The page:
Kapilas Bhuyan

A question often asked – while Odissi dance is considered one of the classical dances of India, how could the dance tuned to the music cannot be classical? It has been over last half-century no one has an answer to it.

We all know about the Hindustani and Carnataki singing styles in India as two distinctly different classical music traditions of the country. However, despite the distinctly different entity of its own, Odishi singing style has not been considered one! The only reason that everyone is aware of that there has not been enough practice tradition, and unlike the other two, the practice is limited toa small geographical area of Odisha and the separated part of it in Saraikela and Kharaswan of West-Singhbhum district of erstwhile Bihar state, now in Jharkhand. So, most people of this country don’t know about its existence despite the singing style has rich tradition and heritage.

However, Guru Gopal Chandra Panda, the doyen of Odishi music style has been working incessantly to get the identity of Odishi music and the rich heritage of its own Raagamala through his lifetime. An outfit named after him called Guru Gopal Panda Odishi Academy (GGPOA) led by his daughter Guru Sangita Panda, has been working towards achieving this goal over a decade.

On 4th and 5th November, under the aegis of GGPOA, was organized the 11th Odishi Raaga Mahotsab in the graceful presence of Guru Gopal Panda at Rabindra Mandap, Bhubaneswar. Multiple awards were given to individuals who have been devoted themselves for Odishi dance and music. Whereas the septuagenarian Veenakar and musicologist Guru K Ramarao Patra was warded with Guru Singhari Samman for his lifetime dedication, Guru Sikata Das and Matru Prasad Das were awarded with Bhagawati Smruti Samman and Guru Gopal Panda Yuva Prativa Samman respectively for their devotion to the field of Odishi dance and vocal singing.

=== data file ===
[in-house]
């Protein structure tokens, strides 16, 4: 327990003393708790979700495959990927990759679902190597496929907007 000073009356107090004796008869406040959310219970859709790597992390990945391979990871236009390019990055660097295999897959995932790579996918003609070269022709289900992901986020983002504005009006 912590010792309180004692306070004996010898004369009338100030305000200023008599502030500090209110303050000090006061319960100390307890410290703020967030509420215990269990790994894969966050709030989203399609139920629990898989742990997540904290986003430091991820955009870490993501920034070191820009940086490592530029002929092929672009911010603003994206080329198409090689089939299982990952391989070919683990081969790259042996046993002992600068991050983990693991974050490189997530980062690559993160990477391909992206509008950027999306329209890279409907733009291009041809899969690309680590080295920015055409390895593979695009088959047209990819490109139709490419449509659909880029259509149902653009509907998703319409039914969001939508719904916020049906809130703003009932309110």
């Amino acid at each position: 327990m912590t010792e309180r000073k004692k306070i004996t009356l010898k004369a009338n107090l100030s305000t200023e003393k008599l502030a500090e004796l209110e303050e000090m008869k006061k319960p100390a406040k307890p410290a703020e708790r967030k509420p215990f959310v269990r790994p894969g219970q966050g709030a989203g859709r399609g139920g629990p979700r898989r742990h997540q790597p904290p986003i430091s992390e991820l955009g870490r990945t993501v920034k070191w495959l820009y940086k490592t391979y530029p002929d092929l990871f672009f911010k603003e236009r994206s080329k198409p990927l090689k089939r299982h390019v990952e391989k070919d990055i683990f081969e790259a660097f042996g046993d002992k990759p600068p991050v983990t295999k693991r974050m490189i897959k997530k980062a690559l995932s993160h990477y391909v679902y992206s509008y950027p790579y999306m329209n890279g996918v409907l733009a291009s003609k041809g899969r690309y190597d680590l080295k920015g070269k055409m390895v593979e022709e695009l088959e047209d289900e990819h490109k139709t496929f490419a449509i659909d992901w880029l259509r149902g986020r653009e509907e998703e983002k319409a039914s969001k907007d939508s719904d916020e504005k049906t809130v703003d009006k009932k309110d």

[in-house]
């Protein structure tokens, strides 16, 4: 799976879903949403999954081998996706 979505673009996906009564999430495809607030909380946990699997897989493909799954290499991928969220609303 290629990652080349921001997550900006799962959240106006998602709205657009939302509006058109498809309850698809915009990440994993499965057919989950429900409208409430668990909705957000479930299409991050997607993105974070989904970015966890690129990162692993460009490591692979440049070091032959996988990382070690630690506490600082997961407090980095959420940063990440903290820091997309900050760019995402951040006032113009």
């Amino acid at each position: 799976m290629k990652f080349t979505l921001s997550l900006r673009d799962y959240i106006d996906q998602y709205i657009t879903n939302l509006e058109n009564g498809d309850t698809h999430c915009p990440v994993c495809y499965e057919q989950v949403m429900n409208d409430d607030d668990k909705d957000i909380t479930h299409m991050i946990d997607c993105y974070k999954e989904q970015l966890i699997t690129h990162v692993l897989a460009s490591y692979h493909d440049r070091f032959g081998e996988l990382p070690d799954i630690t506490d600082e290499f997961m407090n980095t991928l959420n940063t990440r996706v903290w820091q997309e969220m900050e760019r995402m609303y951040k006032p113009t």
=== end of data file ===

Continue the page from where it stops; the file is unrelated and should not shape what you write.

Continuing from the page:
The most attractive part of this two-day Raaga Mahotsava was its closing recital – A Classical Trio, an attempt to recite Carnataki, Hindustani and Odishi side by side so as to establish, both the distinctiveness of the Raagas and Gayakis of the three classical streams of music of India. The participating vocalists were Vidushi Vidya Harikrishnan in Carnataki, Vidushi Laxmipriya Nayak in Hidustani and Vidushi Sangita Panda herself in Odishi styles.

The recitations started with Vidushi Laxmipriya Nayak with her presentation in Raaga Madhuwanri, followed by Vidushi Vidya Harikrishnan with Raaga Dhumabati, and finally by Vidushi Sangita Panda in Raaga Punnaga Baradi of Odishi Classical Music. The interesting aspect was that the different Raagas are actually the same, but titled differently in the three classical styles. Thus, the presentation could establish the fact that the Odishi Classical Singing is comparatively as equal as the other two. Finally, all of them presented the Stuti Manjari together based on the Odishi Raaga Kamod.

It was indeed an enthralling experience to witness the recitals in the three classical singing styles and finding Odishi singing as rich as the other two. “Our attempt has been over last one decade to claim our equal classical status with Carnataki and Hindustani singing styles, and that has now started drawing attention from all around the country is no doubt an exciting moment for all of us”, says Vidushi Sangita Panda, the CEO of the academy.

(The author is a Senior Journalist and National Award-winning Filmmaker. Opinions are personal.)